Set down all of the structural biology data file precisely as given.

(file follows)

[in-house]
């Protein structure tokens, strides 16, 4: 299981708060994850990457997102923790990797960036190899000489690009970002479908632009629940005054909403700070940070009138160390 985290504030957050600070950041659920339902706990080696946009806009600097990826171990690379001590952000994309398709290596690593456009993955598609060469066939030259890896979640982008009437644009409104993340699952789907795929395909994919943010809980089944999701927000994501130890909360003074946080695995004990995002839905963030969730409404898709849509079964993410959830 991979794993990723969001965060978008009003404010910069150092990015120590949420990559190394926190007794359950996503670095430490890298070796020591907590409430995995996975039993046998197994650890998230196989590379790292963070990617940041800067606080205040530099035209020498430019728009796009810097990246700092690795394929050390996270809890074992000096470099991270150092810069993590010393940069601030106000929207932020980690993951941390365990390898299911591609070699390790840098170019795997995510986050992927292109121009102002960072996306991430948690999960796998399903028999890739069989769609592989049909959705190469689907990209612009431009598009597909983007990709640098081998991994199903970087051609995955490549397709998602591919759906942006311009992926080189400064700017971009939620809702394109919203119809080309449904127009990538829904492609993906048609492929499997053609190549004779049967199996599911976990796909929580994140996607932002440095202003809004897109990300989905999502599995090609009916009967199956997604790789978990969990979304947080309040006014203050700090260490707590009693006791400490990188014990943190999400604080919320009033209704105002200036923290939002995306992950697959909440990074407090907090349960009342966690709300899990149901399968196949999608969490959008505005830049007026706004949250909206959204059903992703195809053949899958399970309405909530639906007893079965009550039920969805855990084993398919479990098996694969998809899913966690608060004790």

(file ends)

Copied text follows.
[in-house]
């Protein structure tokens, strides 16, 4: 299981708060994850990457997102923790990797960036190899000489690009970002479908632009629940005054909403700070940070009138160390 985290504030957050600070950041659920339902706990080696946009806009600097990826171990690379001590952000994309398709290596690593456009993955598609060469066939030259890896979640982008009437644009409104993340699952789907795929395909994919943010809980089944999701927000994501130890909360003074946080695995004990995002839905963030969730409404898709849509079964993410959830 991979794993990723969001965060978008009003404010910069150092990015120590949420990559190394926190007794359950996503670095430490890298070796020591907590409430995995996975039993046998197994650890998230196989590379790292963070990617940041800067606080205040530099035209020498430019728009796009810097990246700092690795394929050390996270809890074992000096470099991270150092810069993590010393940069601030106000929207932020980690993951941390365990390898299911591609070699390790840098170019795997995510986050992927292109121009102002960072996306991430948690999960796998399903028999890739069989769609592989049909959705190469689907990209612009431009598009597909983007990709640098081998991994199903970087051609995955490549397709998602591919759906942006311009992926080189400064700017971009939620809702394109919203119809080309449904127009990538829904492609993906048609492929499997053609190549004779049967199996599911976990796909929580994140996607932002440095202003809004897109990300989905999502599995090609009916009967199956997604790789978990969990979304947080309040006014203050700090260490707590009693006791400490990188014990943190999400604080919320009033209704105002200036923290939002995306992950697959909440990074407090907090349960009342966690709300899990149901399968196949999608969490959008505005830049007026706004949250909206959204059903992703195809053949899958399970309405909530639906007893079965009550039920969805855990084993398919479990098996694969998809899913966690608060004790």